again; vi9rabdham con^fidently; prakft^am openly; and so on.

d. The neuter singula/ is the case commonly employed in this way;
and it is so used especially as made firom great numbers of compound ad-
jective stems, often from such as hardly occur, or are not at all found, in
adjective use. Gertain of these adverbial compounds, having an indecli-
nable as prior member, are made by the Hindu grammarians a special clsss
of compounds, caUed avyayibh&va (1318).

e. But the feminine singular also is sometimes used, especially in
the so-called adverbial endings of comparison, tarSm and tamSm, which
are attached to particles (cf. 1119), and even (478 o) to verb-formi:



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409 Case-forms as Adverbs. [—1112

e. g, natarim, kathaihtarfim, aooai8tar^» ^anftlBtarftm, Jyokta*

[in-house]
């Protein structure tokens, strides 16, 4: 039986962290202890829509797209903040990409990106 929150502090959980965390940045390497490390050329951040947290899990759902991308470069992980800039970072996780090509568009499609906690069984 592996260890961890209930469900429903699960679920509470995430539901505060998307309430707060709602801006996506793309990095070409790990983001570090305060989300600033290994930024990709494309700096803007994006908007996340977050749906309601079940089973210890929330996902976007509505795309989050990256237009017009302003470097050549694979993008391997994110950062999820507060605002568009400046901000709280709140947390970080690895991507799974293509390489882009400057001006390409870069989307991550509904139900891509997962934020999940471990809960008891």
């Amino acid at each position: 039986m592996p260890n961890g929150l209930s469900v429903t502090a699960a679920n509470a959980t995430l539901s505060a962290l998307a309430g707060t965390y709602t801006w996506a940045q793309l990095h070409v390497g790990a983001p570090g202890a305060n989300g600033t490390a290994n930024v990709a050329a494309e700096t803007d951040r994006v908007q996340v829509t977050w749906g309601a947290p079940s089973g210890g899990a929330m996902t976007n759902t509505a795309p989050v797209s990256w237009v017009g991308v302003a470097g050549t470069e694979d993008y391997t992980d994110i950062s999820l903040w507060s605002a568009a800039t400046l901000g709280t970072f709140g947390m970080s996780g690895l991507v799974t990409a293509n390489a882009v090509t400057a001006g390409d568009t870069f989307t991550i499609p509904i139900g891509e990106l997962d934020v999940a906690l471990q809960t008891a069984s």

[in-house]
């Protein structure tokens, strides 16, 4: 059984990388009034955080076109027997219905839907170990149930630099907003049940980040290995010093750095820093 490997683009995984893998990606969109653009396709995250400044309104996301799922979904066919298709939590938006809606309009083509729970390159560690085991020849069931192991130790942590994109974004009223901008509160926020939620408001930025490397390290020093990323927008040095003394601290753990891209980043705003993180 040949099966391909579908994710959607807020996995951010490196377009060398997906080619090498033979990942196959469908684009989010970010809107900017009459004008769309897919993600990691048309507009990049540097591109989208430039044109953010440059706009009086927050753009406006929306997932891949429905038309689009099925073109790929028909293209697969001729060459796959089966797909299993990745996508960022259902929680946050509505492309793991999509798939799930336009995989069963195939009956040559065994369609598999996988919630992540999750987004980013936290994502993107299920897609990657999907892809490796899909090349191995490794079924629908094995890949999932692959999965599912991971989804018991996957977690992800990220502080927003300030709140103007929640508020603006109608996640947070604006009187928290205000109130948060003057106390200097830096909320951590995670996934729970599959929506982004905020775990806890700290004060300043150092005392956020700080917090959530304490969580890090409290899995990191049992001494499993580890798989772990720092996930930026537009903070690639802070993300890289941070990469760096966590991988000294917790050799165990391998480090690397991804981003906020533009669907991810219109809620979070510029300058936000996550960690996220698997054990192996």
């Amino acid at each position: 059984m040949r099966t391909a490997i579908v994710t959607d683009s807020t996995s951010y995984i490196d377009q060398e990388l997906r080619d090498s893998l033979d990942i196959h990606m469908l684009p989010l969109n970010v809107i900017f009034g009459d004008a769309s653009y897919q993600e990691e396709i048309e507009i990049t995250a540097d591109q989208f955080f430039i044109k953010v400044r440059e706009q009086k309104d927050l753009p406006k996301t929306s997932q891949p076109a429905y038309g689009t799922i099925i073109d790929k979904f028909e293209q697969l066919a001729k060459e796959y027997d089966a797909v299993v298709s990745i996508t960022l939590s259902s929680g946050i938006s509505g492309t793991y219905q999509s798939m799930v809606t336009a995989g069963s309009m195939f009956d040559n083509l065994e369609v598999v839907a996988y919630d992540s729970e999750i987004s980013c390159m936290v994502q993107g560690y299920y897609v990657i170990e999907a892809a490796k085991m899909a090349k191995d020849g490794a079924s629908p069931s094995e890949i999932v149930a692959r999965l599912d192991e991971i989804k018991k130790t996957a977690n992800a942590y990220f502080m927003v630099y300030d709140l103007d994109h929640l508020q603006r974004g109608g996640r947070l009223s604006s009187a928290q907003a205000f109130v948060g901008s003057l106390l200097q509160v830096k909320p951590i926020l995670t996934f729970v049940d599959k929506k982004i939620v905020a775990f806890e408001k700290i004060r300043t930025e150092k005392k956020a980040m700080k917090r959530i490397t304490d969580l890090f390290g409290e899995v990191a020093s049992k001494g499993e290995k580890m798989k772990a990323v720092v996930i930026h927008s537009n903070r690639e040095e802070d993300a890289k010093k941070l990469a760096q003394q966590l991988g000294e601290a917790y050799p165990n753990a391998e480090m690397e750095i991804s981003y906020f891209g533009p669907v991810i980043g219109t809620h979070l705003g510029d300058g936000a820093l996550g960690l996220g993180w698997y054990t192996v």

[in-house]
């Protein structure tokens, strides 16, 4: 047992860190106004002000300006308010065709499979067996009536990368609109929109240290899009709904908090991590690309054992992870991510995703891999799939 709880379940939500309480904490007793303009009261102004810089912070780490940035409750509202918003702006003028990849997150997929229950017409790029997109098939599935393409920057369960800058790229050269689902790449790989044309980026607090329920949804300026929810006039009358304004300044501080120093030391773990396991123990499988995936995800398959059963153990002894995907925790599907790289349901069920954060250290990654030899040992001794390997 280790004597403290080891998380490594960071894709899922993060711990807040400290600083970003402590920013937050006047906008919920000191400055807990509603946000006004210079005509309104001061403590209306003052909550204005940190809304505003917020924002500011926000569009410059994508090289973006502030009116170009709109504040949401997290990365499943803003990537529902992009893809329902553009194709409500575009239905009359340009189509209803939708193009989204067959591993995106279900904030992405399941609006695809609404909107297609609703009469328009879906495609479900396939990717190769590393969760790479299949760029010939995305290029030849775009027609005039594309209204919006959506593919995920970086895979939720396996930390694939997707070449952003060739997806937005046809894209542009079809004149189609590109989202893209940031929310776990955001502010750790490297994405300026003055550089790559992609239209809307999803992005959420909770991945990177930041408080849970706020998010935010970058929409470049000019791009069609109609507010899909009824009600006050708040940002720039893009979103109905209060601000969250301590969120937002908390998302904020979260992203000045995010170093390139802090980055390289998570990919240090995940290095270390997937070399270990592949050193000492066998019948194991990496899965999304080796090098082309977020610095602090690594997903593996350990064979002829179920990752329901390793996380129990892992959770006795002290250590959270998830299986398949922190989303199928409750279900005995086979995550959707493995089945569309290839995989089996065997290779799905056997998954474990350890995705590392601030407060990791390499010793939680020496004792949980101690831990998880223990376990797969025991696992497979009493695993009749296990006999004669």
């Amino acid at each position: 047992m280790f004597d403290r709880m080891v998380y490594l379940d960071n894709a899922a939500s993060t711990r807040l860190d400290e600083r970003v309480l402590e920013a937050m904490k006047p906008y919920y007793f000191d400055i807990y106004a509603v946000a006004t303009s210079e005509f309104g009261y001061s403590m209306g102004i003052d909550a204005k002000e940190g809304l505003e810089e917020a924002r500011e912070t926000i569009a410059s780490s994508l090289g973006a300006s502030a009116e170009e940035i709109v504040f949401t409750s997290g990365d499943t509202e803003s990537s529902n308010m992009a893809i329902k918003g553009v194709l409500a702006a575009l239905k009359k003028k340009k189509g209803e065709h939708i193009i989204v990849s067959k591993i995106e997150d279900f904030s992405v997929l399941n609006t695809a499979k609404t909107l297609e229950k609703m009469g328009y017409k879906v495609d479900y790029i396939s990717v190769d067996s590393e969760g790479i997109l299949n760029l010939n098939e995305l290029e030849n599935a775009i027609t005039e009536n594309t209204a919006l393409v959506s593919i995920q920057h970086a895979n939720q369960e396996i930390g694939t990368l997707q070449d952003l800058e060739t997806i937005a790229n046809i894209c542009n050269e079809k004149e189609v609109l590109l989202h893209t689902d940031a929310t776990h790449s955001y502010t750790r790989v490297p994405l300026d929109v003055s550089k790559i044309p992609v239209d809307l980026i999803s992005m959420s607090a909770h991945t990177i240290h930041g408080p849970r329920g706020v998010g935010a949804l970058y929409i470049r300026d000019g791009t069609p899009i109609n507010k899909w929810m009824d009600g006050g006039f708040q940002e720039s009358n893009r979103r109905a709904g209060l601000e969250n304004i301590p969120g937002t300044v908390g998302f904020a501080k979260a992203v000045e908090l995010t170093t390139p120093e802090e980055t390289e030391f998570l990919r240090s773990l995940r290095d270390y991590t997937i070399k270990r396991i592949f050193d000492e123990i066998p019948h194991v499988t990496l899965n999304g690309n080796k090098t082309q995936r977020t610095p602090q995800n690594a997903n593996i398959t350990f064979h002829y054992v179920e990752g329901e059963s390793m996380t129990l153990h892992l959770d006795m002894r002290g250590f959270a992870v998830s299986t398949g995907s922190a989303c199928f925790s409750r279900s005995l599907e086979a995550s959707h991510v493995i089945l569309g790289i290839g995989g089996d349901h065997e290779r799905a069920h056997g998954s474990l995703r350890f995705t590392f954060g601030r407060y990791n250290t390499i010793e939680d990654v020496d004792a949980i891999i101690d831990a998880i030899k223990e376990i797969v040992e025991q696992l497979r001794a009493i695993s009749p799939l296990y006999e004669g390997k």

xnMm. In the oldest language (RY. and AY.), the neater instead of the
feminine form of thete safflxes is almost alone in use: se 1118.

f. Many adverbs of obsonre form or oonneetion are to be explained with
probability as accnsatlTos of obsolete nonn or adjective stems: examples are
tn^i^Xm in silence; sfiy&m at evening; sfik&m ihogether^ with Cprep.);
&CB3D, or &lain sufjicient (in the later language used with ]/kf in the manner
of a prefix: 1078 a); prfiyas ueuaUy; i^&t ewnewhai; ainn&a unex-
pectedly; bahis outside; mfthu and mithAa, m^n and mahu8» Jttu,
and so on. Madrik etc., and nii^ (in RY.), are perhaps contracted
forms of adjectives having y^ao or afto as their final (407 if.). The pres-
ence of other roots as final members is also probable for n^&dhak, ftnu-
9&k and ftytmi^ anxi^thA and sxi^tha, yiigap&t» etc. Compare also
the forms in am beside those in ft, above, 1101a, llOSe, 1108 b.

g. In (Yedic) drav&t quickly is to be seen a change of aooent for
the adverbial nse (pple drdvant running); and drahy&t etoutly (RY.,
once) may be another example. The comparative a|id superlative suffixes
(above, e) shoir a like change; and it is also to be recognised in the deriv-